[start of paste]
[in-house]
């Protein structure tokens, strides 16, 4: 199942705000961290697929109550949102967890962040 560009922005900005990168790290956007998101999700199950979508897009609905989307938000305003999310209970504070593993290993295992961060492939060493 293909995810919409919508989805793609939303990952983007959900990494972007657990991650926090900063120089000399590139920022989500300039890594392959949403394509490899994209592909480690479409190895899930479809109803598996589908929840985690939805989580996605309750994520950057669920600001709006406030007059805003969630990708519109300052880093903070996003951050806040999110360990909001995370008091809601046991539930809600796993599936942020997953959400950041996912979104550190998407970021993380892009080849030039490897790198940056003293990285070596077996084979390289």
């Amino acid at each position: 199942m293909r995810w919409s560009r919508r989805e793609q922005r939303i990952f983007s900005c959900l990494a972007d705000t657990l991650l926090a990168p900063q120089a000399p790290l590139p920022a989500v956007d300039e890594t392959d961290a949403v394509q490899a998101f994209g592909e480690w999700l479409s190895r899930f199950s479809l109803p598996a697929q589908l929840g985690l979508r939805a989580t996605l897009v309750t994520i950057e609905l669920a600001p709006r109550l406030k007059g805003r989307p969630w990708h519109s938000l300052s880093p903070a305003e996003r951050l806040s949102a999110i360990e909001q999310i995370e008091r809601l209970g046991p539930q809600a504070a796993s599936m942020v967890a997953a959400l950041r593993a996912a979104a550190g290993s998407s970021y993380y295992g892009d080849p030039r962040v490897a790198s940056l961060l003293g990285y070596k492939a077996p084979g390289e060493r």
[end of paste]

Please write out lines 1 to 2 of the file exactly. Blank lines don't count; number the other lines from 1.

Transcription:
[in-house]
């Protein structure tokens, strides 16, 4: 199942705000961290697929109550949102967890962040 560009922005900005990168790290956007998101999700199950979508897009609905989307938000305003999310209970504070593993290993295992961060492939060493 293909995810919409919508989805793609939303990952983007959900990494972007657990991650926090900063120089000399590139920022989500300039890594392959949403394509490899994209592909480690479409190895899930479809109803598996589908929840985690939805989580996605309750994520950057669920600001709006406030007059805003969630990708519109300052880093903070996003951050806040999110360990909001995370008091809601046991539930809600796993599936942020997953959400950041996912979104550190998407970021993380892009080849030039490897790198940056003293990285070596077996084979390289």